OUR TOP TO WOMEN WATCH
While a recent PwC study indicated that there is a strong link between the financial performance of companies and female representation in their top echelons, only 8.79% of JSE-listed companies currently have 25% or more female directors. This is according to the 2015 South African Women in Leadership Census released by the Businesswomen’s Association of South Africa (Bwasa) in July.
Only 2.4% of all CEOs in the country are female. Among them are Barclays Africa Group’s Maria Ramos, in charge since 2009; Catherine Radowsky of Rex Trueform, Queenspark’s parent company; and JSE boss Nicky Newton-King. Nonkululeko Nyembezi-Heita left ArcelorMittal SA, where she was CEO until last year, to assume a similar post at IchorCoal.
Quoting a recent Employment Equity Report, Sandra Burmeister, CEO of executive search firm Amrop Landelahni, says that while the percentage of female professionals in the workplace increased from 33% to 43% between 2005 and 2014, most of this change took place in the mid-2000s.
“More recently, the pace of transformation has slowed. This is a major concern,” she says.
Speaking at the launch of the 2015 Women in Leadership Census, Bwasa president Farzanah Mall said there has been a global trend to strengthen legislation to increase women’s membership on company boards. German lawmakers, for example, recently passed a law stating that by 2016 30% of board members at large firms should be women.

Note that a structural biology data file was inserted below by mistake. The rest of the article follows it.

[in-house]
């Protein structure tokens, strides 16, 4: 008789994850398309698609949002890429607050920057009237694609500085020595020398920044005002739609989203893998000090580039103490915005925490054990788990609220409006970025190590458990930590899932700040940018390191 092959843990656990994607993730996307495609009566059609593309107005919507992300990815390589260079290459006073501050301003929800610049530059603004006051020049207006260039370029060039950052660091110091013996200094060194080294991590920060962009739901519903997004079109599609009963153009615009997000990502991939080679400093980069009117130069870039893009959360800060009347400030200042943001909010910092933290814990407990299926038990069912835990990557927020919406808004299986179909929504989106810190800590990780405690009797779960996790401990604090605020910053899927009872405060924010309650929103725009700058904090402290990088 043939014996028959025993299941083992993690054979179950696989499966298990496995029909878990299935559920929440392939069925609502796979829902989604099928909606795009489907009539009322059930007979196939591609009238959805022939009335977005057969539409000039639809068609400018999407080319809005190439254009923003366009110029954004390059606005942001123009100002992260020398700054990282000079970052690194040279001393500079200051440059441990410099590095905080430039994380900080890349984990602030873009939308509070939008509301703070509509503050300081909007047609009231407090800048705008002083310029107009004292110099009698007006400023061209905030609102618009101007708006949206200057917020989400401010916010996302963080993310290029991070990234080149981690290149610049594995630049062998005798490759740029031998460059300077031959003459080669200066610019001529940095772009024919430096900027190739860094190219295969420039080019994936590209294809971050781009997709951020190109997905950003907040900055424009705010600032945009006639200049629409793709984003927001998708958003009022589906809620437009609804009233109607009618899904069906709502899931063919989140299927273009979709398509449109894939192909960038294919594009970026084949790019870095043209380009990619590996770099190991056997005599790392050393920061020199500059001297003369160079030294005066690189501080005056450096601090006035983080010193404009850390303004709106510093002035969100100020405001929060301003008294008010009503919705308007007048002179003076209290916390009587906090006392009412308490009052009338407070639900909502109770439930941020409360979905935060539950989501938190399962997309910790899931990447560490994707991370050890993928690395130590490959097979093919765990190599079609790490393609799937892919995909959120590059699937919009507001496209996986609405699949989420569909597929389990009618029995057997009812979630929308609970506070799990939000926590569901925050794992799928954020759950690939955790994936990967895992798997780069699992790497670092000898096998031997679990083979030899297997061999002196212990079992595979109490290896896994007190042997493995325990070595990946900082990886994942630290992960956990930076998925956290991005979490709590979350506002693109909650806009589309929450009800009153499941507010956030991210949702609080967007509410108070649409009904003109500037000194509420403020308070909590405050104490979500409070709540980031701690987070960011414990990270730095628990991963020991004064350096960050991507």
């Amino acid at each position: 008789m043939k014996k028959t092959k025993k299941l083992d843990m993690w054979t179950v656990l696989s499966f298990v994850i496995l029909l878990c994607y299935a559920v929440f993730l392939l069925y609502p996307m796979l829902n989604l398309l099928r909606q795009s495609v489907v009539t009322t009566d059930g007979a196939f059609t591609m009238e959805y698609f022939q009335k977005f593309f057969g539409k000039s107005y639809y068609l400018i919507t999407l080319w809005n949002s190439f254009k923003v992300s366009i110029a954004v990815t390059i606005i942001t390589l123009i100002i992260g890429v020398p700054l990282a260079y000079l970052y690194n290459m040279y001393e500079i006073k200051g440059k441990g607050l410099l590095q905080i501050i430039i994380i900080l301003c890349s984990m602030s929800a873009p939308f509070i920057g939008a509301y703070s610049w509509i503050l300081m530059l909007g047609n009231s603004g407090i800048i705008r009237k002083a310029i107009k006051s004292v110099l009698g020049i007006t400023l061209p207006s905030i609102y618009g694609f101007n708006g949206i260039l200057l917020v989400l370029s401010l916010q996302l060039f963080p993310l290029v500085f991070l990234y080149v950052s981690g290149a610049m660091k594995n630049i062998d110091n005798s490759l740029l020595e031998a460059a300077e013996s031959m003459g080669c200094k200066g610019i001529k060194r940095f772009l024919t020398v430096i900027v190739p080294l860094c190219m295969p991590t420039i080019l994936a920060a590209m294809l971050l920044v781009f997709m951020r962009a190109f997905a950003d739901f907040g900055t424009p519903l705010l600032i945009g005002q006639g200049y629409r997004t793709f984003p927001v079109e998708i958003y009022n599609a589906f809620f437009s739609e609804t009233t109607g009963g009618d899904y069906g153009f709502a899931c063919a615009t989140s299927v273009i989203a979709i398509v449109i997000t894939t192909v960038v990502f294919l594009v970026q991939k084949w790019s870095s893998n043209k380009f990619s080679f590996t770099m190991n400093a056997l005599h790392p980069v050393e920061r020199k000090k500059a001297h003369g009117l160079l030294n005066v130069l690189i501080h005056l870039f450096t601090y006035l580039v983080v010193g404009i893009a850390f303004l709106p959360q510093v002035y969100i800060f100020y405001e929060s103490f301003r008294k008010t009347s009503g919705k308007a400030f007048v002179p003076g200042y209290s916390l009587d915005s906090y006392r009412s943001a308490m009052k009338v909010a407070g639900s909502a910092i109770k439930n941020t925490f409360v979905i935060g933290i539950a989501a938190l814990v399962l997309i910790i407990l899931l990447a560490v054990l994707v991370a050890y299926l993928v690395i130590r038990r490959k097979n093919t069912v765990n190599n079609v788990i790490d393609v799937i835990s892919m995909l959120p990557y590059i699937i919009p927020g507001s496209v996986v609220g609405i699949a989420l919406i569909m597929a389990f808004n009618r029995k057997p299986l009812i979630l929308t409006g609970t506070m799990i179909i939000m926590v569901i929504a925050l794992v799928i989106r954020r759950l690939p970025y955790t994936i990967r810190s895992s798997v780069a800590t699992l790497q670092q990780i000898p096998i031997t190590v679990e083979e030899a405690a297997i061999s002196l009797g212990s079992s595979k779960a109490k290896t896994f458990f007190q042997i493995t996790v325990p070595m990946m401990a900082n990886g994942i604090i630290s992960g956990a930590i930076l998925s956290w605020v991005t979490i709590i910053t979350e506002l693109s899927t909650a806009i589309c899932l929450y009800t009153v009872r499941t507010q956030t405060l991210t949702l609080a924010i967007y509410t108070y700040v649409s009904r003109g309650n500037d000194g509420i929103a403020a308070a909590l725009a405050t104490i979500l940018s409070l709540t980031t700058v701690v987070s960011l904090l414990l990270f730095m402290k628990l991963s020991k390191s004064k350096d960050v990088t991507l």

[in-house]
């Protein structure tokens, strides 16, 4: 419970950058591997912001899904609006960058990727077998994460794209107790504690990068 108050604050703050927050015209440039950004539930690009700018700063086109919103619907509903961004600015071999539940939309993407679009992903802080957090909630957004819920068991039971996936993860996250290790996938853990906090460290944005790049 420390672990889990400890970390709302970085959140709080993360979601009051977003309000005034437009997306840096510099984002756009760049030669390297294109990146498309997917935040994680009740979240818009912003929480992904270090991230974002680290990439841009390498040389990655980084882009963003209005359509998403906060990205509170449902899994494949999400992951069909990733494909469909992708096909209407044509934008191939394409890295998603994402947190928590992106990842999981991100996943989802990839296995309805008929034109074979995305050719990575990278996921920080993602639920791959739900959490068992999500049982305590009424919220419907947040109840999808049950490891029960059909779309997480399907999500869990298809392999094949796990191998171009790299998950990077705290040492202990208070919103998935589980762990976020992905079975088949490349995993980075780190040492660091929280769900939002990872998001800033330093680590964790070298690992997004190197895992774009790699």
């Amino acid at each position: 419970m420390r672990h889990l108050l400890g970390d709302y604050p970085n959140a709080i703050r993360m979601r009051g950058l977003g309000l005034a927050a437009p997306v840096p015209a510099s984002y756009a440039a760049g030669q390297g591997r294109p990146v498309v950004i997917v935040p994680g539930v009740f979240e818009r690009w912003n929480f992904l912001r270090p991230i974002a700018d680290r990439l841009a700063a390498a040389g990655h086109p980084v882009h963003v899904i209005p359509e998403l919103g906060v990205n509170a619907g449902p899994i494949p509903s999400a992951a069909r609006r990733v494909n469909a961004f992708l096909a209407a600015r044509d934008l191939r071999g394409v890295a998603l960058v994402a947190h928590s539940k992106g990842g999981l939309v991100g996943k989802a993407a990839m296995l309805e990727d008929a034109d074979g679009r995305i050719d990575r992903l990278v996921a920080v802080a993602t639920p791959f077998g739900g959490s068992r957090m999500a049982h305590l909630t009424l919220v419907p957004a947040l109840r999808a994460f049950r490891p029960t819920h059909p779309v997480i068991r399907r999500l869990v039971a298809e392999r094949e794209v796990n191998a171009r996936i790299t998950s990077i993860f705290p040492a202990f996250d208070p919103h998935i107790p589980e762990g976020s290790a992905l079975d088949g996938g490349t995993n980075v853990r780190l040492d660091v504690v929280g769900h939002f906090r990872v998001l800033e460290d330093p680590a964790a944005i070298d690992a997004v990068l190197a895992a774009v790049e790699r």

In SA, no such targets exist. While the country considered such measures, it is now going in the opposite direction. The Women Empowerment and Gender Equality Bill lapsed in 2014, erasing any headway Bwasa had made over the years.
It remains a realit y, according to global consultancy McKinsey, that some men get appointed on the strength of their potential whereas women must prove themselves f irst. Double standards extend beyond appointments. The global pay disparity between men and women, according to UN Women director Phumzile MlamboNgcuka, is 24%. According to Burmeister, the local pay gap between the sexes is at 35.5% in the private sector. It decreases to 5% in the non-profit sector.
This week, Finweek features a group of businesswomen who have made their mark despite these challenges.